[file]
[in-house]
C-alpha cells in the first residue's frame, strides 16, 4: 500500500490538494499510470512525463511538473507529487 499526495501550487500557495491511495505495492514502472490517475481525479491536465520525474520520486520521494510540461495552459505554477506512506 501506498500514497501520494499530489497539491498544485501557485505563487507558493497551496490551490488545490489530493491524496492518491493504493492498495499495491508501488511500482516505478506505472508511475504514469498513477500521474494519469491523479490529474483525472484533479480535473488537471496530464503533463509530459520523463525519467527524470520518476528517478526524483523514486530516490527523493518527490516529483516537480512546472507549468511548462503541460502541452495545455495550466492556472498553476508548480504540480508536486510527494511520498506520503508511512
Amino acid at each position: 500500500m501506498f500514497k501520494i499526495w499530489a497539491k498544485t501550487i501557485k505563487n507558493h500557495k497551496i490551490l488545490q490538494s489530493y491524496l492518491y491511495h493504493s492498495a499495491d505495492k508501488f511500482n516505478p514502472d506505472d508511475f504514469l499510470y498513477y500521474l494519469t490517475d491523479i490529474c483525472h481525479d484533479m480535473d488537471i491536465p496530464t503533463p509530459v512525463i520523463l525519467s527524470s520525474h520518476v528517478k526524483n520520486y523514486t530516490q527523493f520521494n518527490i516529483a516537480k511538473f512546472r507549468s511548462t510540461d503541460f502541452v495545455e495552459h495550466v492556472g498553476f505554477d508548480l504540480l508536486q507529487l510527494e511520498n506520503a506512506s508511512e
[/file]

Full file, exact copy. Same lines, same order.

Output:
[in-house]
C-alpha cells in the first residue's frame, strides 16, 4: 500500500490538494499510470512525463511538473507529487 499526495501550487500557495491511495505495492514502472490517475481525479491536465520525474520520486520521494510540461495552459505554477506512506 501506498500514497501520494499530489497539491498544485501557485505563487507558493497551496490551490488545490489530493491524496492518491493504493492498495499495491508501488511500482516505478506505472508511475504514469498513477500521474494519469491523479490529474483525472484533479480535473488537471496530464503533463509530459520523463525519467527524470520518476528517478526524483523514486530516490527523493518527490516529483516537480512546472507549468511548462503541460502541452495545455495550466492556472498553476508548480504540480508536486510527494511520498506520503508511512
Amino acid at each position: 500500500m501506498f500514497k501520494i499526495w499530489a497539491k498544485t501550487i501557485k505563487n507558493h500557495k497551496i490551490l488545490q490538494s489530493y491524496l492518491y491511495h493504493s492498495a499495491d505495492k508501488f511500482n516505478p514502472d506505472d508511475f504514469l499510470y498513477y500521474l494519469t490517475d491523479i490529474c483525472h481525479d484533479m480535473d488537471i491536465p496530464t503533463p509530459v512525463i520523463l525519467s527524470s520525474h520518476v528517478k526524483n520520486y523514486t530516490q527523493f520521494n518527490i516529483a516537480k511538473f512546472r507549468s511548462t510540461d503541460f502541452v495545455e495552459h495550466v492556472g498553476f505554477d508548480l504540480l508536486q507529487l510527494e511520498n506520503a506512506s508511512e